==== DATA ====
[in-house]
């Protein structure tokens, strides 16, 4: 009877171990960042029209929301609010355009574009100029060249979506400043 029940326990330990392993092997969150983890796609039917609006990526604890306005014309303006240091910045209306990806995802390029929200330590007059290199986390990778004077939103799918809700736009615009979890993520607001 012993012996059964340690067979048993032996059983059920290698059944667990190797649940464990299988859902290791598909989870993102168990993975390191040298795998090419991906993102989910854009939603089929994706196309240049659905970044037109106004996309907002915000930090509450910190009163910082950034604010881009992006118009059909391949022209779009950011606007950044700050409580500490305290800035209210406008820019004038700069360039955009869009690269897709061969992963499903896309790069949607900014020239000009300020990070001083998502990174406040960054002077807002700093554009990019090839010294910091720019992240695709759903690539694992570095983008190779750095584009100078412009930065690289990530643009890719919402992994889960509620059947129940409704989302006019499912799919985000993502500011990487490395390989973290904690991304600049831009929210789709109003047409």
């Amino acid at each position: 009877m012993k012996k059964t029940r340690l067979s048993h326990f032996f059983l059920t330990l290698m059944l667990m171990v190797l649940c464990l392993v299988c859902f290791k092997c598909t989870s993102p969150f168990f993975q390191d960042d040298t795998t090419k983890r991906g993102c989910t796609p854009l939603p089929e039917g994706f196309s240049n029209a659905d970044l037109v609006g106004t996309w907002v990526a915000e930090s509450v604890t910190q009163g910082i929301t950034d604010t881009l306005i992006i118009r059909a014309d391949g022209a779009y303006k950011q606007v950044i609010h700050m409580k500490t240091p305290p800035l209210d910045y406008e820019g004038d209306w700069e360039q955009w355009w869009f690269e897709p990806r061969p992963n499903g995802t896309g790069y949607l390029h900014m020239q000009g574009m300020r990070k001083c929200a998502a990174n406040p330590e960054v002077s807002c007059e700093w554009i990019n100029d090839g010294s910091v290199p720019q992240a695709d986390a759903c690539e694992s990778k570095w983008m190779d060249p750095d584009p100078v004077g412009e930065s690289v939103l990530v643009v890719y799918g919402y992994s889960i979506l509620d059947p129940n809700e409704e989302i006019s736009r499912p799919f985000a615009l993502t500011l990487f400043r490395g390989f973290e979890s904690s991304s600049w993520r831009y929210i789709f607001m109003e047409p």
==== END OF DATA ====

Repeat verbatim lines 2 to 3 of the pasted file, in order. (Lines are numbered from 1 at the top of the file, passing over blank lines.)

């Protein structure tokens, strides 16, 4: 009877171990960042029209929301609010355009574009100029060249979506400043 029940326990330990392993092997969150983890796609039917609006990526604890306005014309303006240091910045209306990806995802390029929200330590007059290199986390990778004077939103799918809700736009615009979890993520607001 012993012996059964340690067979048993032996059983059920290698059944667990190797649940464990299988859902290791598909989870993102168990993975390191040298795998090419991906993102989910854009939603089929994706196309240049659905970044037109106004996309907002915000930090509450910190009163910082950034604010881009992006118009059909391949022209779009950011606007950044700050409580500490305290800035209210406008820019004038700069360039955009869009690269897709061969992963499903896309790069949607900014020239000009300020990070001083998502990174406040960054002077807002700093554009990019090839010294910091720019992240695709759903690539694992570095983008190779750095584009100078412009930065690289990530643009890719919402992994889960509620059947129940409704989302006019499912799919985000993502500011990487490395390989973290904690991304600049831009929210789709109003047409």
């Amino acid at each position: 009877m012993k012996k059964t029940r340690l067979s048993h326990f032996f059983l059920t330990l290698m059944l667990m171990v190797l649940c464990l392993v299988c859902f290791k092997c598909t989870s993102p969150f168990f993975q390191d960042d040298t795998t090419k983890r991906g993102c989910t796609p854009l939603p089929e039917g994706f196309s240049n029209a659905d970044l037109v609006g106004t996309w907002v990526a915000e930090s509450v604890t910190q009163g910082i929301t950034d604010t881009l306005i992006i118009r059909a014309d391949g022209a779009y303006k950011q606007v950044i609010h700050m409580k500490t240091p305290p800035l209210d910045y406008e820019g004038d209306w700069e360039q955009w355009w869009f690269e897709p990806r061969p992963n499903g995802t896309g790069y949607l390029h900014m020239q000009g574009m300020r990070k001083c929200a998502a990174n406040p330590e960054v002077s807002c007059e700093w554009i990019n100029d090839g010294s910091v290199p720019q992240a695709d986390a759903c690539e694992s990778k570095w983008m190779d060249p750095d584009p100078v004077g412009e930065s690289v939103l990530v643009v890719y799918g919402y992994s889960i979506l509620d059947p129940n809700e409704e989302i006019s736009r499912p799919f985000a615009l993502t500011l990487f400043r490395g390989f973290e979890s904690s991304s600049w993520r831009y929210i789709f607001m109003e047409p």